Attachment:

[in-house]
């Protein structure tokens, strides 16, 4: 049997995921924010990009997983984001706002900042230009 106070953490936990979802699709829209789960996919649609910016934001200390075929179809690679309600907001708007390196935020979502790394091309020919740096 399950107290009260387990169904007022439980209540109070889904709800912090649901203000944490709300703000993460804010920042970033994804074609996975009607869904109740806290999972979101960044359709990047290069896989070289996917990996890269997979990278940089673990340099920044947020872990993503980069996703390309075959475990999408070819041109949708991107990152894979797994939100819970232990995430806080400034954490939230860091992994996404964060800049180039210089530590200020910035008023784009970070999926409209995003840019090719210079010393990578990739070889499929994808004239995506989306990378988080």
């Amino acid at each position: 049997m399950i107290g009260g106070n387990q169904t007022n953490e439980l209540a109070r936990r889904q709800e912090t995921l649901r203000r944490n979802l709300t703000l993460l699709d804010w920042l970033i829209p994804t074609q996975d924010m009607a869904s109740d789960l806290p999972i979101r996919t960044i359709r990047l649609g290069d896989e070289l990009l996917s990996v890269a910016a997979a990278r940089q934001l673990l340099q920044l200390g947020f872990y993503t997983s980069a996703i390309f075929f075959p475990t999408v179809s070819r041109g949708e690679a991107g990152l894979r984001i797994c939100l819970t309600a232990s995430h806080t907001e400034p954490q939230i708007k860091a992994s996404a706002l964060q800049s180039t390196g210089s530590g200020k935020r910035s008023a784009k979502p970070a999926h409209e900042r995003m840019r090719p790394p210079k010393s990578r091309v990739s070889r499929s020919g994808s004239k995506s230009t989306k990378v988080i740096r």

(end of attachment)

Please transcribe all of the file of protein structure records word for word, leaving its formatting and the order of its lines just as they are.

[in-house]
């Protein structure tokens, strides 16, 4: 049997995921924010990009997983984001706002900042230009 106070953490936990979802699709829209789960996919649609910016934001200390075929179809690679309600907001708007390196935020979502790394091309020919740096 399950107290009260387990169904007022439980209540109070889904709800912090649901203000944490709300703000993460804010920042970033994804074609996975009607869904109740806290999972979101960044359709990047290069896989070289996917990996890269997979990278940089673990340099920044947020872990993503980069996703390309075959475990999408070819041109949708991107990152894979797994939100819970232990995430806080400034954490939230860091992994996404964060800049180039210089530590200020910035008023784009970070999926409209995003840019090719210079010393990578990739070889499929994808004239995506989306990378988080």
């Amino acid at each position: 049997m399950i107290g009260g106070n387990q169904t007022n953490e439980l209540a109070r936990r889904q709800e912090t995921l649901r203000r944490n979802l709300t703000l993460l699709d804010w920042l970033i829209p994804t074609q996975d924010m009607a869904s109740d789960l806290p999972i979101r996919t960044i359709r990047l649609g290069d896989e070289l990009l996917s990996v890269a910016a997979a990278r940089q934001l673990l340099q920044l200390g947020f872990y993503t997983s980069a996703i390309f075929f075959p475990t999408v179809s070819r041109g949708e690679a991107g990152l894979r984001i797994c939100l819970t309600a232990s995430h806080t907001e400034p954490q939230i708007k860091a992994s996404a706002l964060q800049s180039t390196g210089s530590g200020k935020r910035s008023a784009k979502p970070a999926h409209e900042r995003m840019r090719p790394p210079k010393s990578r091309v990739s070889r499929s020919g994808s004239k995506s230009t989306k990378v988080i740096r």